If you win and the defendant does not appeal, you will usually start receiving payments a few months after the verdict.
If you win the trial, defendants may decide to file an appeal. There is a limited amount of time to file an appeal, usually between 30 and 180 days from the time the verdict is given. This will delay any monetary award, but defendants will need to post “bond” for the amount awarded while the appeal proceeds.
If the defendants lose their appeal, you will start receiving payments. If the appeal is successful, defendants may end up paying a smaller amount or nothing at all.
The legal process for an asbestos-related lawsuit depends on the health of the plaintiff. If you are in poor health, the entire process may be expedited. If there is no urgency, the process may take several months or longer.
In either case, the defendant typically tries to drag out the process. Your attorney will work to resolve your case as quickly as possible. They will handle each step so you can focus on your health and spend time with your loved ones.
Will I Need to Travel?
You typically will not need to travel. Mesothelioma attorneys can often handle the entire case process from their office and travel to you when necessary.
The location where you file can affect the length of the case process. Your attorney will help you choose the best jurisdiction for your case. It may be necessary to file outside the state where you live.
How Much Do Mesothelioma Lawyers Charge?
Most mesothelioma law firms work on a contingency-fee basis. This typically means your attorney gets paid if you agree to a settlement or win your lawsuit. When you settle or win a case, a percentage of the award will be paid to your lawyer. If not, you pay no attorney fees.
What Should You Expect from a Mesothelioma Lawsuit?
It is difficult to say what you should expect from a mesothelioma lawsuit because every case is different. Results depend on your history with asbestos exposure, the state where the lawsuit is filed, your medical history and other factors.
Should I Join a Class-Action Lawsuit?
In general, mesothelioma class-action lawsuits are uncommon. Patients with mesothelioma and their families usually have a better chance of getting the compensation they deserve through a personal injury or wrongful death lawsuit. You may be able to join a multidistrict litigation, where individual claims are grouped and processed without lumping plaintiffs into a single class. The largest MDL for mesothelioma cases is managed by the U.S. District Court for the Eastern District of Pennsylvania.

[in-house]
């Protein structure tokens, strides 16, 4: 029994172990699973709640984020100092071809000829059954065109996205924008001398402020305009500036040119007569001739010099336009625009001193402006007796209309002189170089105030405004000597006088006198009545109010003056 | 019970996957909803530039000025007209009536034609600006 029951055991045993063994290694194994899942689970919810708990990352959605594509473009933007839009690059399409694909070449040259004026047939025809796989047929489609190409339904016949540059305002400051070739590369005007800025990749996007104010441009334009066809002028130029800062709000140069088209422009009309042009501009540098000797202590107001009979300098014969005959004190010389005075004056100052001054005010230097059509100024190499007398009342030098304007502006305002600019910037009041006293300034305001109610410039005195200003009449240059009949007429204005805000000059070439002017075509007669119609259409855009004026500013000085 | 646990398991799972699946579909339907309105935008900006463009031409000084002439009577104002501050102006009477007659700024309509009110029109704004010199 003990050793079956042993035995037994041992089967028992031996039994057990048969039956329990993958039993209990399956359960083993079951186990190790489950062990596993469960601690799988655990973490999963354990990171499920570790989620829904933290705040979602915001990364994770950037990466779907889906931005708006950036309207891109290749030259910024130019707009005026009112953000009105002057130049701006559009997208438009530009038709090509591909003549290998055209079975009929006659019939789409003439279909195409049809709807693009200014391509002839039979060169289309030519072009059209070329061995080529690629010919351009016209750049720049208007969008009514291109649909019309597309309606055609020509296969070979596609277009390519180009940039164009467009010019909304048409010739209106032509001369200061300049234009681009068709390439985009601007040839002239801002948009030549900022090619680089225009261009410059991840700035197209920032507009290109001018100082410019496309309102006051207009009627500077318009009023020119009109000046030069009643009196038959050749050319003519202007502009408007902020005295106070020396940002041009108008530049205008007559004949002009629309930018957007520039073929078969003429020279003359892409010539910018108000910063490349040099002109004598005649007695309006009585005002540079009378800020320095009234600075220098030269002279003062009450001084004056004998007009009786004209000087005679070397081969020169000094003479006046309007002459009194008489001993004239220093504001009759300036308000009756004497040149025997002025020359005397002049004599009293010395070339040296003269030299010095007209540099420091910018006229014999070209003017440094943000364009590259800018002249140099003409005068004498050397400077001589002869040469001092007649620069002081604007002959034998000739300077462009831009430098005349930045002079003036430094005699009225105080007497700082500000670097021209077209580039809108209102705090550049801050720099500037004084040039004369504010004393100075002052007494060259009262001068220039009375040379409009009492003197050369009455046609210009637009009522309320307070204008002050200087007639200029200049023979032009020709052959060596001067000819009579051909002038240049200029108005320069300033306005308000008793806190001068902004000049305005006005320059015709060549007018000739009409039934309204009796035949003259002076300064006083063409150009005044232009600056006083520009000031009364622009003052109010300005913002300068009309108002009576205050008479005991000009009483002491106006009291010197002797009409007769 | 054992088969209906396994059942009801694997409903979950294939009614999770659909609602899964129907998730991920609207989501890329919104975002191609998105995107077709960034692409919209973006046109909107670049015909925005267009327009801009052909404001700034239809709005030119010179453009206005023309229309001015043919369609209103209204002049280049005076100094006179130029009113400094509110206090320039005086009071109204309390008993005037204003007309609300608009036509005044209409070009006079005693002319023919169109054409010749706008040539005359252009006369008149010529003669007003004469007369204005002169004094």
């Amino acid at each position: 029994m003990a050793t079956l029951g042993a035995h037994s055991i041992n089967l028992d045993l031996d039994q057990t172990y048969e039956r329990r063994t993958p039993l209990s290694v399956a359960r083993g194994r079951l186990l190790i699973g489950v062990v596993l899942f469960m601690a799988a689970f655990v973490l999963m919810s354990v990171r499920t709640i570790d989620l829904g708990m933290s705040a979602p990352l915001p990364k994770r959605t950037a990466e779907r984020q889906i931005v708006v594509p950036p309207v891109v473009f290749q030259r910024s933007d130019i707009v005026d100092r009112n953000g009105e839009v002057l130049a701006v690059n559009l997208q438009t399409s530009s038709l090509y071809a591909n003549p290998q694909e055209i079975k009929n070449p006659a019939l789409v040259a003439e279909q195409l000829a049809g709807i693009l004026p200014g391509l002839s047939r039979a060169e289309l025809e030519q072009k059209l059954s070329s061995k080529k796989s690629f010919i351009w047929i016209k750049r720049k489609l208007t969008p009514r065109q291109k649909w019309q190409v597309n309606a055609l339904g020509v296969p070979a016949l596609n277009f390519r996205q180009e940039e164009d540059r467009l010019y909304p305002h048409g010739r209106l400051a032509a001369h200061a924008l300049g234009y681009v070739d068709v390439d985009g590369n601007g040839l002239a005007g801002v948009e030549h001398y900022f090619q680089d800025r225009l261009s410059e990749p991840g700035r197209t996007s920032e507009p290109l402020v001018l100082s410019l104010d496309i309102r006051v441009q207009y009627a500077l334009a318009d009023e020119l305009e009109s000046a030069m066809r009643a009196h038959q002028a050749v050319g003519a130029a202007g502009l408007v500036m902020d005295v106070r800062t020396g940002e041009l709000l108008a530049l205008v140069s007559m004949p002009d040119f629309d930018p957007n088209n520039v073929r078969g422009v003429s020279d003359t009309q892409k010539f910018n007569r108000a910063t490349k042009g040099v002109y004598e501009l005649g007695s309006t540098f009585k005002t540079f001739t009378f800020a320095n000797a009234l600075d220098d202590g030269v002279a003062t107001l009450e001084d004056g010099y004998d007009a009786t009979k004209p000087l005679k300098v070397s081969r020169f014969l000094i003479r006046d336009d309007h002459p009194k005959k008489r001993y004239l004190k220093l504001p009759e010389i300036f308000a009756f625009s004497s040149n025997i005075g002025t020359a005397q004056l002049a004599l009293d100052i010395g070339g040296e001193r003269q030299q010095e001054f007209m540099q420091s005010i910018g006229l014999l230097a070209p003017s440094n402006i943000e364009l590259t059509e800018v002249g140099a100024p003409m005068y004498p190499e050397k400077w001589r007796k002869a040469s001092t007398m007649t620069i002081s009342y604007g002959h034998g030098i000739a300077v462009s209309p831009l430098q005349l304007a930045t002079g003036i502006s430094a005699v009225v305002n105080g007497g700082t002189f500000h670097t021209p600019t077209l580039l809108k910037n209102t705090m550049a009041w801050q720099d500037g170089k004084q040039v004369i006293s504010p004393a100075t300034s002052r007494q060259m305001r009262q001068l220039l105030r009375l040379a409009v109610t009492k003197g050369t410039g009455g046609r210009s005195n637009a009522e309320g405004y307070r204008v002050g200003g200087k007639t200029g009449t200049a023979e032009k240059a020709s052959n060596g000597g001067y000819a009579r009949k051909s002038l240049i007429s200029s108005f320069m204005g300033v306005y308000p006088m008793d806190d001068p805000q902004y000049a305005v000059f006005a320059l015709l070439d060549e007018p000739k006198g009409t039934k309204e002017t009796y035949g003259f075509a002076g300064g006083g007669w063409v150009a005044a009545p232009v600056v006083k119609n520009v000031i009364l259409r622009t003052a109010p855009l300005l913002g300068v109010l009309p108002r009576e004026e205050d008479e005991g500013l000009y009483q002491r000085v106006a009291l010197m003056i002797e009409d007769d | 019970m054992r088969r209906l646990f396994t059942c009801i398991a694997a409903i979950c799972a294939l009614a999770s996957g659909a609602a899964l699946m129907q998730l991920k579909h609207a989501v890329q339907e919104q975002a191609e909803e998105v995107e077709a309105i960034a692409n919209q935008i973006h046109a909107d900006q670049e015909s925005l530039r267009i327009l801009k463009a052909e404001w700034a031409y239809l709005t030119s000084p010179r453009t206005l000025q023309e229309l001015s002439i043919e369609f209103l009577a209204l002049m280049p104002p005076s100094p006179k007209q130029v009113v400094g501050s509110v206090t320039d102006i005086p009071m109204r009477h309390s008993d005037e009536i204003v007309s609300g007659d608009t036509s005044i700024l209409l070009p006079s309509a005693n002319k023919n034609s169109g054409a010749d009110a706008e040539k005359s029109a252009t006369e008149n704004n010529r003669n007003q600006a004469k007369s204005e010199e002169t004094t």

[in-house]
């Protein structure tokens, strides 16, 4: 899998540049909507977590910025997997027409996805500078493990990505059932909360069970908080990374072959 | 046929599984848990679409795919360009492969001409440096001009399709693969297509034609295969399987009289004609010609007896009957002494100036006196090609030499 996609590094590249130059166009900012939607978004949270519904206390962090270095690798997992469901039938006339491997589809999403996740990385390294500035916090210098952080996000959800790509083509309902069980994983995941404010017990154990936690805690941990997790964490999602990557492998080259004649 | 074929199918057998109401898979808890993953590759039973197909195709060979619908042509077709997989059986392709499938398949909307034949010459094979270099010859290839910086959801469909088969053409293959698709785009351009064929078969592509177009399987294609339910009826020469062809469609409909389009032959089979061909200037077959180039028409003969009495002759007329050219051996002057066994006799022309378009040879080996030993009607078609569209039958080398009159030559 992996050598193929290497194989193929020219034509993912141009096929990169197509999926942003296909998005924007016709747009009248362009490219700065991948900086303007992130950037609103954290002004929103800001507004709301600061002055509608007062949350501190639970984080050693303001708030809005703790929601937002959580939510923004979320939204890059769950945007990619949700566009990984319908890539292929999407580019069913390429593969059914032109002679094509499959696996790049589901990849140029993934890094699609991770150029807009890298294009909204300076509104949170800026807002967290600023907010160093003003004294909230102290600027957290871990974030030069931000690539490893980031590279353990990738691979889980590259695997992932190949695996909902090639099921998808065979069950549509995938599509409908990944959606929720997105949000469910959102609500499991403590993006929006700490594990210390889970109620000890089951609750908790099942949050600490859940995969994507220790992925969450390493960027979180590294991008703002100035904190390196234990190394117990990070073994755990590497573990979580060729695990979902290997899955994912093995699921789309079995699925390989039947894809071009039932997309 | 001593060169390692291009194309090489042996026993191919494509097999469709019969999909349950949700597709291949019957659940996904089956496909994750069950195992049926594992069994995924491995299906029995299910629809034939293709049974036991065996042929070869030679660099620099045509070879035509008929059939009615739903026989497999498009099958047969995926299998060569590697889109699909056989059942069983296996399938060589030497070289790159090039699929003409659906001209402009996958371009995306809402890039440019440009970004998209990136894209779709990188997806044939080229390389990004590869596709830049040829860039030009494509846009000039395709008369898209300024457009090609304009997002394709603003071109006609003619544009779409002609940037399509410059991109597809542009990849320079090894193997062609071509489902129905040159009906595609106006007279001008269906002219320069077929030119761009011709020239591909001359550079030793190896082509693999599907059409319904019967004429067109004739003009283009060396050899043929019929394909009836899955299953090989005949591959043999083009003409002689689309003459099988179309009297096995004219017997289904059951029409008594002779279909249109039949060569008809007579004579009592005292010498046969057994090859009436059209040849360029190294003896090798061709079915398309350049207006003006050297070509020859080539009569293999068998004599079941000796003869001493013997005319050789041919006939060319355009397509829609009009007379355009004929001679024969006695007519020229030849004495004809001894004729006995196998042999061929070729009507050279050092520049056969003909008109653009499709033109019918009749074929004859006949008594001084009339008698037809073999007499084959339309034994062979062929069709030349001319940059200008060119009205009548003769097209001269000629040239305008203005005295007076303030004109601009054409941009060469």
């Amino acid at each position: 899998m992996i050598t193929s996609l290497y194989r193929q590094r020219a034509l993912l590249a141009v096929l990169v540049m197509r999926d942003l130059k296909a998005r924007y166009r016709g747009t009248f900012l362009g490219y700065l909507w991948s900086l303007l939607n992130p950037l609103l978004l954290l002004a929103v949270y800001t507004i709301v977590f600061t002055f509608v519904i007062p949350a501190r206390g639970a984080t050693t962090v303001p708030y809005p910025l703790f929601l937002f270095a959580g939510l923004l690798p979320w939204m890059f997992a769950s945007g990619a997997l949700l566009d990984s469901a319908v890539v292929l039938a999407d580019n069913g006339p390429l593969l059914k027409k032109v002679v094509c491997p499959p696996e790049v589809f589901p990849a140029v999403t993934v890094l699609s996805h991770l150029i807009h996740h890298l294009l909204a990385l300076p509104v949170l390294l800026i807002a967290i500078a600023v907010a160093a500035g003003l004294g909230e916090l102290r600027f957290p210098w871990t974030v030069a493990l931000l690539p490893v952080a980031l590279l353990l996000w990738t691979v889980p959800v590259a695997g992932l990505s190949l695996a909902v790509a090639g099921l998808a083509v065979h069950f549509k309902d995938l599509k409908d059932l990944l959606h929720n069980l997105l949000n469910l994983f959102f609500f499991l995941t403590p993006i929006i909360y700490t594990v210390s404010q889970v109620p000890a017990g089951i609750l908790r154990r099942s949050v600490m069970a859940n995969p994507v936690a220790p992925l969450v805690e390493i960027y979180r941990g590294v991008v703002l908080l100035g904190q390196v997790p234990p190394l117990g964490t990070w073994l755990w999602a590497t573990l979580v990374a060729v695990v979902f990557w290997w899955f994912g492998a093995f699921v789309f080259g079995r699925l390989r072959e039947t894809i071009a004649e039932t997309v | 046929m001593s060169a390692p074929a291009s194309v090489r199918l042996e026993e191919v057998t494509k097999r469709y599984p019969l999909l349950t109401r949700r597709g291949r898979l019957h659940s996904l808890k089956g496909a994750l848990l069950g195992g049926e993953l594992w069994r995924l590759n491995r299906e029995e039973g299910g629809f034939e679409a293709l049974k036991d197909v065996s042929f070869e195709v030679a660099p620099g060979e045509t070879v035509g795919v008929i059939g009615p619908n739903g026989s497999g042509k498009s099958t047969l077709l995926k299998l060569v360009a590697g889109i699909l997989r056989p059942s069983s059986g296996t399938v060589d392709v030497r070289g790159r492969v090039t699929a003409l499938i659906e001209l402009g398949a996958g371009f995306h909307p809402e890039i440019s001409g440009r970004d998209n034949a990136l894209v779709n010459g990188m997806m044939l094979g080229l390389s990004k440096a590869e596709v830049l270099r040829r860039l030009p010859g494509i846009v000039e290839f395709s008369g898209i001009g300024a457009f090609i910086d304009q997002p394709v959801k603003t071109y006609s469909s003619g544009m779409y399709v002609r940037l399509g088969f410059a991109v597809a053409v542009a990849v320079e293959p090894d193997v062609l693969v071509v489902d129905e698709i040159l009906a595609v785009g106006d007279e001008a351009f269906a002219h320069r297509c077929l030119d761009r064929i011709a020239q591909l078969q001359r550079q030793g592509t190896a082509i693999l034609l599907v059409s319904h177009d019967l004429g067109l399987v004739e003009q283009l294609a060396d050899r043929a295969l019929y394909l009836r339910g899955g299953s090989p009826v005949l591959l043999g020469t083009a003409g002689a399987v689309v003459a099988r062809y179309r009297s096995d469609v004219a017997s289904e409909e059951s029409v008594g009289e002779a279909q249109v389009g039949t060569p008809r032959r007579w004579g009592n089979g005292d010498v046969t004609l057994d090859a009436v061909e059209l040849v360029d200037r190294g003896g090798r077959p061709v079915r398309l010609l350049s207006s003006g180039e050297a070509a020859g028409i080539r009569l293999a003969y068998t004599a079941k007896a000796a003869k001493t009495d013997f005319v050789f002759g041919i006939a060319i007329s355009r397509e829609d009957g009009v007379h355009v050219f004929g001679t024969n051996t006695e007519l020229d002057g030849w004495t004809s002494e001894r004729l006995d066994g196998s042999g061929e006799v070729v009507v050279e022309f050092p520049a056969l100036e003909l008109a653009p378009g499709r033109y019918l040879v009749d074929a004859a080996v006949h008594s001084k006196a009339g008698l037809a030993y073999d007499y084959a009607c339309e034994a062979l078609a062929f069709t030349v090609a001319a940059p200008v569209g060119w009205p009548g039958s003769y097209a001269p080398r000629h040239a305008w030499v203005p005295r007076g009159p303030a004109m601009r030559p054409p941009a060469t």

History of Asbestos Litigation
Asbestos litigation is considered the longest-running mass tort in U.S. history, dating to the late 1960s.
Doctors Prove Asbestos Causes Cancer
The medical research of Dr. Irving J. Selikoff, Dr. Jacob Churg and Dr. E. Cuyler Hammond proved conclusively that asbestos exposure causes lung damage and disease. There had been evidence among asbestos workers for decades, but the industry had managed to cover it up until then.
A 1965 publication by The American Law Institute called “The Restatement of the Law of Torts” stated in section 402A that anyone “who sells any product in a defective condition unreasonably dangerous to the user or consumer or to his property is liable for the harm caused by that product to the consumer or end user.”
It also explained this would not include unsafe products as long as they were “accompanied by proper directions and warning.” Courts decided asbestos manufacturers knew the dangers of asbestos exposure but failed to appropriately warn asbestos workers and consumers. This opened the floodgates for asbestos-related lawsuits.
First Asbestos Lawsuit Filed
Insulation worker Claude Tomplait was diagnosed with asbestosis in July 1966. Attorney Ward Stephenson filed the first asbestos products lawsuit on Tomplait’s behalf in December 1966.
The defendants were 11 manufacturers of asbestos insulation products, including Johns Manville, Fibreboard Paper Products and Owens-Corning Fiberglas. The case went to trial on May 12, 1969, and the verdict came a week later in favor of the defendants.
Borel v. Fibreboard Paper Products
In October 1969, Stephenson represented one of Tomplait’s co-workers, Clarence Borel. He had developed mesothelioma while working in the shipyards and oil refineries along the Texas-Louisiana border.
Stephenson once again filed a lawsuit, seeking $1 million in damages, against numerous asbestos manufacturers across America. This time, the result was different.
Borel died of mesothelioma in June 1970 and, unfortunately, never heard the final disposition from the Fifth Circuit U.S. Court of Appeals. In 1973, a verdict in the amount of $79,436 was awarded to Borel’s estate.
1980 – Present
Asbestos Tort Litigation Grows
Buoyed by the success of Borel v. Fibreboard, asbestos workers turned to tort litigation to obtain compensation for their injuries. Other countries created centralized benefits systems for injured workers, but mesothelioma patients in the U.S. were forced to rely on lawsuits.
Although there is no national registry for asbestos personal injury claims, independent reports show asbestos litigation has grown significantly during the past several decades. The RAND Institute for Civil Justice began analyzing asbestos litigation in the early 1980s.
According to RAND’s findings, approximately 730,000 people in the U.S. filed compensation claims for asbestos-related injuries from the early 1970s through the end of 2002. It cost businesses and insurance companies more than $70 billion.
The total number of companies sued jumped from 300 to 8,400 between 1982 and 2002. By 2013, the number of asbestos defendants had grown to more than 10,000 companies.
Mesothelioma Lawsuits Today
Thousands of mesothelioma lawsuits are still filed every year.
A total of 4,029 asbestos lawsuits were filed in 2018, including more than 2,000 related to mesothelioma, according to a KCIC industry report.
Asbestos lawsuits are often the best way to obtain compensation for financial hardships related to a mesothelioma diagnosis. The best advice when considering filing a lawsuit is to seek the legal assistance of an experienced mesothelioma lawyer.